Four Digit Code:  Produce with a four digit code beginning with a 3 or 4 means the produce was probably conventionally grown with the possible use of pesticides.  For example, the code for conventionally grown bananas is 4011.

Five Digit Code beginning with “9”:  Fruits and vegetables grown organically have a five digit code starting with a “9”.  An organically grown banana’s PLU would be 94011, for example.

Five Digit Code beginning with “8”:  Genetically modified produce (it has genes from other organisms) stickers also have five digits, but these codes begin with the number “8.” Remember there only five items likely to be found in the produce aisles that have been genetically modified so this is a rarely seen code.

The next time you’re at the grocery store, take a look at the labels on your produce!  Understanding what the labels and codes mean will help you choose what is right for you.

Marlene Geiger

I am a graduate of the University of Nebraska-Lincoln with a BS in Home Economics Education and Extension and from Colorado State University with a MS in Textiles and Clothing. I enjoy spending time with family and friends, gardening, quilting, cooking, sewing, and sharing knowledge and experience with others.

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Safe Canning Amid Canning Supply Shortages

Gardens are at the height of production in the Midwest and food preservation is in high gear.  However, many home canners are finding the shelves stripped of canning lids, jars, pectin, vinegar, and the various spices needed for pickling and canning.  Even canners, pressure and water bath, are in short supply.  Like all other shortages experienced in this year of COVID 19, it is a matter of supply for an unanticipated demand along with a slow-down in manufacturing due to either worker safety or shortages of raw materials.

Jars.  While jars are in demand, canners may be able to find jars in storage among friends and relatives or in second hand stores.  If older canning jars are used, an inspection for nicks, chips and cracks before buying or using them is a must. A damaged or disfigured jar should never be used for canning food because they are not safe or they could break during processing, wasting time and food. While true canning jars are USDA recommended and preferred, the National Center for Home Food Preservation says that commercial glass pint- and quart-size mayonnaise or salad dressing jars may be used with new two-piece lids for canning acid foods (food that might be processed in a boiling water bath). However, one should expect more seal failures and jar breakage. These jars have a narrower sealing surface and are tempered less than Mason jars, and may be weakened by repeated contact with metal spoons or knives used in dispensing mayonnaise or salad dressing. Seemingly insignificant scratches in glass may cause cracking and breakage while processing jars in a canner. Mayonnaise-type jars are not recommended for use with foods to be processed in a pressure canner because of excessive jar breakage. Other commercial jars with mouths that cannot be sealed with two-piece canning lids are not recommended for use in canning any food at home.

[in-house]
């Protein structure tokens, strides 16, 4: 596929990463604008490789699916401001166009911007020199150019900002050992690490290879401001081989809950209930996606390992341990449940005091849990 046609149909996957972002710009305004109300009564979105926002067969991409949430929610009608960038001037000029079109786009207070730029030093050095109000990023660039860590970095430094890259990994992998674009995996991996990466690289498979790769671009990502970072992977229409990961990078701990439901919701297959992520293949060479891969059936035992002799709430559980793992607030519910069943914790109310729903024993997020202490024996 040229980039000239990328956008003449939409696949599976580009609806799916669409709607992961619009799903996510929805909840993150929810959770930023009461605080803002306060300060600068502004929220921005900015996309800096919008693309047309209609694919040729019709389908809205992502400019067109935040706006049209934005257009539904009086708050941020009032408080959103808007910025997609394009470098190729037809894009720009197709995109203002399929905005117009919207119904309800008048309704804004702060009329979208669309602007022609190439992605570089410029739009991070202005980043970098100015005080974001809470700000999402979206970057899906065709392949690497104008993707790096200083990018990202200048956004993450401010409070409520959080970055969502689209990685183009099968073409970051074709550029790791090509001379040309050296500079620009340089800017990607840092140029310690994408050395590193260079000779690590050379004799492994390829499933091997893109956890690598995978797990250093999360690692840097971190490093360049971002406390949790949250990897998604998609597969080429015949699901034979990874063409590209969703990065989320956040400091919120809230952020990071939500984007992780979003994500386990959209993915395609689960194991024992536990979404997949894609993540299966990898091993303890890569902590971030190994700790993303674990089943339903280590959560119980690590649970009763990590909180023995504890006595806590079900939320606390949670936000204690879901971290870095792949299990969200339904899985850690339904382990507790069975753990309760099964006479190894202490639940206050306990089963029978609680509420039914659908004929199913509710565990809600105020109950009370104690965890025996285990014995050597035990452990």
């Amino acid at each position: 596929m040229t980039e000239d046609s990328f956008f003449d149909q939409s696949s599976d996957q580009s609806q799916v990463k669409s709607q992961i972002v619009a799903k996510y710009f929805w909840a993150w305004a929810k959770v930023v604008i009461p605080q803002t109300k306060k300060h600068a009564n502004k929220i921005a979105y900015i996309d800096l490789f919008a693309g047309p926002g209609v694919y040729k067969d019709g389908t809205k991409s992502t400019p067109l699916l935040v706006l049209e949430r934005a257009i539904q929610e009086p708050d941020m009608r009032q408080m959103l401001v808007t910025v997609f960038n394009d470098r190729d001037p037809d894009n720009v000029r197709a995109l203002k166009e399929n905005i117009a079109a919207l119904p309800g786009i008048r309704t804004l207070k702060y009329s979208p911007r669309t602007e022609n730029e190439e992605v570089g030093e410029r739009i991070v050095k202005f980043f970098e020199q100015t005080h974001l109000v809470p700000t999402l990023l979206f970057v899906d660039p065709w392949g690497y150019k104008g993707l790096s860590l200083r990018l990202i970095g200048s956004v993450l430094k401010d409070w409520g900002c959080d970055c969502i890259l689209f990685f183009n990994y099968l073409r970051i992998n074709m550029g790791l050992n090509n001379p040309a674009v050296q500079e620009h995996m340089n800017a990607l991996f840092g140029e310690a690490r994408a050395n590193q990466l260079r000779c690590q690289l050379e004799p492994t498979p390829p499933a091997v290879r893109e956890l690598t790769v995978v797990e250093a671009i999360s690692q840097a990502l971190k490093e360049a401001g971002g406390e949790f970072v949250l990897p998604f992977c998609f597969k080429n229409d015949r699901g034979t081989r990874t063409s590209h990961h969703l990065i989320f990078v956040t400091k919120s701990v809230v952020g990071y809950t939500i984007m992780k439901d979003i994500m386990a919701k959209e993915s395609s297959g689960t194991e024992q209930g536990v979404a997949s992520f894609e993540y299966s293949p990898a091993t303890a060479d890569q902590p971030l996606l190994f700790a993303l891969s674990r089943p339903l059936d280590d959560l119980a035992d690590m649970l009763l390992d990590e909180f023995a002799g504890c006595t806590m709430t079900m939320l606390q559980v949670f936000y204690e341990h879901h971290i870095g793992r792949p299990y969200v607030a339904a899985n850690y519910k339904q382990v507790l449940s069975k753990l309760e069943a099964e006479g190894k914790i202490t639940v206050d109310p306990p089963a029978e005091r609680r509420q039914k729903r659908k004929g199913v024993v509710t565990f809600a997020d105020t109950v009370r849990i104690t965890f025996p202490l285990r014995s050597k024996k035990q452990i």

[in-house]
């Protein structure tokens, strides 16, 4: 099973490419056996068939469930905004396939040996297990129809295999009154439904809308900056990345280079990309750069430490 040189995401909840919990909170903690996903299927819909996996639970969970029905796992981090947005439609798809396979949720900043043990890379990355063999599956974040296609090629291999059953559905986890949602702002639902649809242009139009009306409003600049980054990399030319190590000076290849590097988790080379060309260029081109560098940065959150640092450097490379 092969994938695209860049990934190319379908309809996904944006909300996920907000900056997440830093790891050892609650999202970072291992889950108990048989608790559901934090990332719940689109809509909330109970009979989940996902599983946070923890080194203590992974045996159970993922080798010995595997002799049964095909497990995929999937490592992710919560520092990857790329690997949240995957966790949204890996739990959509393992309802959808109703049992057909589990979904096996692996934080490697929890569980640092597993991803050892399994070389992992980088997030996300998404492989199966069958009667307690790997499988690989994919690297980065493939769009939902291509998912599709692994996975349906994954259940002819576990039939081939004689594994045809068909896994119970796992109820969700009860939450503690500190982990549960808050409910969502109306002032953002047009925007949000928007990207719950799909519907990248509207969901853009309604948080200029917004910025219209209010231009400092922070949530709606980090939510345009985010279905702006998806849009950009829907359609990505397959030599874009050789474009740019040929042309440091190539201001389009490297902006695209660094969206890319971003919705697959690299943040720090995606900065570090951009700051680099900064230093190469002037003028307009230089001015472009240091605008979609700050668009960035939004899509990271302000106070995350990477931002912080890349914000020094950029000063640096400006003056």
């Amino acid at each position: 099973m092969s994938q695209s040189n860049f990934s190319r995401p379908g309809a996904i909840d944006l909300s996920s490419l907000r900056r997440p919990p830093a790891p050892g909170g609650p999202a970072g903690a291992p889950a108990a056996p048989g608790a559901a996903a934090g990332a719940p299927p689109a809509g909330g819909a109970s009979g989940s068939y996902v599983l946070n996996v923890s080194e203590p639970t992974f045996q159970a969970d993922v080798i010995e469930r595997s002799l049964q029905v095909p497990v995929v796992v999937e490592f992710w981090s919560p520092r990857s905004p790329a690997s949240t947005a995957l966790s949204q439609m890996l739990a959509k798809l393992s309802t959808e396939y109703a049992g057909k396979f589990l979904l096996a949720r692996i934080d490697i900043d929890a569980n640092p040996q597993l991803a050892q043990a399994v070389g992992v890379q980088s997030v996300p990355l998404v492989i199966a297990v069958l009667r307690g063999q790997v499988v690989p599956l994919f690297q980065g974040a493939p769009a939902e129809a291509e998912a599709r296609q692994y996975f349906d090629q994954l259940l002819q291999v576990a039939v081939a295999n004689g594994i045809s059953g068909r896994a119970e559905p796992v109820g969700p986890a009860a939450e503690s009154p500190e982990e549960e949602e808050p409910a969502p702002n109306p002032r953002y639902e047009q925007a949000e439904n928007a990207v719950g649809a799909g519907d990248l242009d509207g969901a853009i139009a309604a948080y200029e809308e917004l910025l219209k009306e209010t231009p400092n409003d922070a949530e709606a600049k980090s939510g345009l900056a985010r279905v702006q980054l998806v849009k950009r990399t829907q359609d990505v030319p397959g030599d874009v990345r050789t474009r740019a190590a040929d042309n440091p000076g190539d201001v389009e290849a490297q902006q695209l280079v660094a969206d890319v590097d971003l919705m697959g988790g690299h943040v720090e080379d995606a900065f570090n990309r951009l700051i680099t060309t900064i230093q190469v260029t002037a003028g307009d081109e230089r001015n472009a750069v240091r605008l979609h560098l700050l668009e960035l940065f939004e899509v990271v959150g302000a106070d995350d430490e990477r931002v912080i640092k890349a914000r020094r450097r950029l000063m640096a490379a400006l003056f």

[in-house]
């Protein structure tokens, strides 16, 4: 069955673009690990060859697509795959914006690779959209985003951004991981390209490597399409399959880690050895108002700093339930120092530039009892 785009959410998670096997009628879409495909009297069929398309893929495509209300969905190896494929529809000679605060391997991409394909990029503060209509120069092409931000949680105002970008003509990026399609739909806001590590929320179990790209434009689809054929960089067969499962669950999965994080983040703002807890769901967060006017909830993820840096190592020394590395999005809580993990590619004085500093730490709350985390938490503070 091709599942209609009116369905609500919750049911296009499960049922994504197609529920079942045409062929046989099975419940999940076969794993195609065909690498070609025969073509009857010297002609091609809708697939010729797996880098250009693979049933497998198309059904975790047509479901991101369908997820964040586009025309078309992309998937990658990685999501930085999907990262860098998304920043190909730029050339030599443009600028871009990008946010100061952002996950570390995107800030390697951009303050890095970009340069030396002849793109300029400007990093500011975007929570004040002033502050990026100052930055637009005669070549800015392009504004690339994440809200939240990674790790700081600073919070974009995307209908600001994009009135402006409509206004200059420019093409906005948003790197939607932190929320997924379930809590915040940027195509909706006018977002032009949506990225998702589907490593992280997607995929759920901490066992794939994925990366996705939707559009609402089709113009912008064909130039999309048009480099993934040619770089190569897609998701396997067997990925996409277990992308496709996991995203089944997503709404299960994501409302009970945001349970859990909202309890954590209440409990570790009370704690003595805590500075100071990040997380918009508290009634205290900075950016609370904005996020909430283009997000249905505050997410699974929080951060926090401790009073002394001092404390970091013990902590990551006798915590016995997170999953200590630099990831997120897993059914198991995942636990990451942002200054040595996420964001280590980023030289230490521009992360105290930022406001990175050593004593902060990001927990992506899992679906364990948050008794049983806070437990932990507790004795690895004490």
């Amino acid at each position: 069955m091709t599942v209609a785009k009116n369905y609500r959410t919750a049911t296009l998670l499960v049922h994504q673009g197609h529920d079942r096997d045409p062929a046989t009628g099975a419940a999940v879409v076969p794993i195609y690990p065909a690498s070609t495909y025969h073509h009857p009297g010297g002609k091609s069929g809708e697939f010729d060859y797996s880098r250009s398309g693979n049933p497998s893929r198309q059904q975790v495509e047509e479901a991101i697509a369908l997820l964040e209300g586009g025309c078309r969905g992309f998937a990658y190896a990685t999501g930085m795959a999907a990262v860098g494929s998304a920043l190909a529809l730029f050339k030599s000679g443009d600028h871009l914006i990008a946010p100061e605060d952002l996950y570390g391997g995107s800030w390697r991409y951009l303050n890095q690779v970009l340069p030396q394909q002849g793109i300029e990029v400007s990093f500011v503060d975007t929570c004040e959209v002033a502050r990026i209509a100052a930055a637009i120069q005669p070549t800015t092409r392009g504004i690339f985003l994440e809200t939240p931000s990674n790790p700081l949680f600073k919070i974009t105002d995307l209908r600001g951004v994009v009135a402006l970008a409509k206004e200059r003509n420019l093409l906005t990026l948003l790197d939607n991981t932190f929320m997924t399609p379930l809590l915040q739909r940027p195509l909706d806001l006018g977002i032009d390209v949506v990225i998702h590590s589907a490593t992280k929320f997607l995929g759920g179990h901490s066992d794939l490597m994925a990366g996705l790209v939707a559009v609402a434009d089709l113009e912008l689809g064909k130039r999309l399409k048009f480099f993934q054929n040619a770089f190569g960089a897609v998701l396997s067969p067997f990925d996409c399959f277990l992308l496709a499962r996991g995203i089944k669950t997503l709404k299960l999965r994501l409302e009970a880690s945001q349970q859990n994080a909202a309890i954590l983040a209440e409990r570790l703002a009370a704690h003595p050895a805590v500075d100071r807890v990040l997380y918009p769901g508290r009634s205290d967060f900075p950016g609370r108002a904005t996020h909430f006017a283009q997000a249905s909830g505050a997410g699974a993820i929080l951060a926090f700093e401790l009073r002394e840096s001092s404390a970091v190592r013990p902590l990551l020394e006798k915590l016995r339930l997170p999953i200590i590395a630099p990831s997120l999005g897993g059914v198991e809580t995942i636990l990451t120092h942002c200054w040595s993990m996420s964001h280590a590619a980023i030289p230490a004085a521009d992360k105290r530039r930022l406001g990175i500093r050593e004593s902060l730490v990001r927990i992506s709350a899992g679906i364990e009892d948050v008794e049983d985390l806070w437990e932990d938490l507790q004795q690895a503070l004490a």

Canning lids. Canning lids are designed for one-time use and should not be reused for canning.  The sealing compound becomes indented by the first use preventing another airtight seal. Screw bands may be reused unless they are badly rusted or the top edge is pried up which would prevent a proper seal.  Previously used canning lids can be used to top jars of freezer jam, homemade mixes, dried goods, and other non-canned foods. As long as the lids aren’t rusty, they’re fine to use again and again for any purpose that doesn’t involve canning.  The Jarden (Newell) Company, manufacturer of Ball products, says that their lids, unused, have a storage life of five years beyond purchase; therefore, if stored lids are in that range, they can be used.  Reusable canning lids like those made by Tattler or Harvest Guard may be a desperate alternative; they have mixed reviews by canners and are not yet recommended by the USDA. (A study on Tattler reusable lids began in 2013 at The National Center for Home Food Preservation.  Even with grants received in 2014 and 2015 for the study, it appears that the study is still ongoing as there have been no reported results.) If new lids are not to be found, give consideration to freezing or dehydrating rather than canning. 

Canners.  Canners are of three types, boiling water bath, pressure, and steam.  A boiling water bath canner is a large, deep pot or vessel with a lid and a rack used for high acid food preservation; if a new one can’t be purchased, a second-hand one is fine as long as it isn’t rusty or chipped.  A pressure canner is used for low acid foods and is either a weighted gauge or dial gauge type.  An older pressure canner may or may not be safe.  An older pressure canner should only be purchased or used if it is in excellent condition—no imperfections or warping with a lid that fits perfectly and locks easily. Pressure canners build pressure when they are used, and in extreme cases, could explode if the canner is defective or damaged. More importantly would be their ability to process food safely.  At a minimum, the sealing ring should be replaced and the gauge on a dial gauge type be checked by a trained professional.  Dial gauges on pressure canners need to be tested each year against a calibrated ‘master’ gauge. Weighted gauges do not need to be tested as they do not go out of calibration.  An atmospheric steam canner is newer to the scene and can take the place of a water-bath canner.  According to University of Wisconsin-Madison researchers steam canners may be used safely to can naturally acid foods such as peaches, pears, and apples, or acidified-foods such as salsa or pickles as long as specified criteria is met; a steam canner is not recommended for low-acid vegetables and meat.

Pectin.  Some jams and jellies can be made without pectin.  The National Center for Home Food Preservation has information and recipes for making jelly and jams without commercially prepared pectin.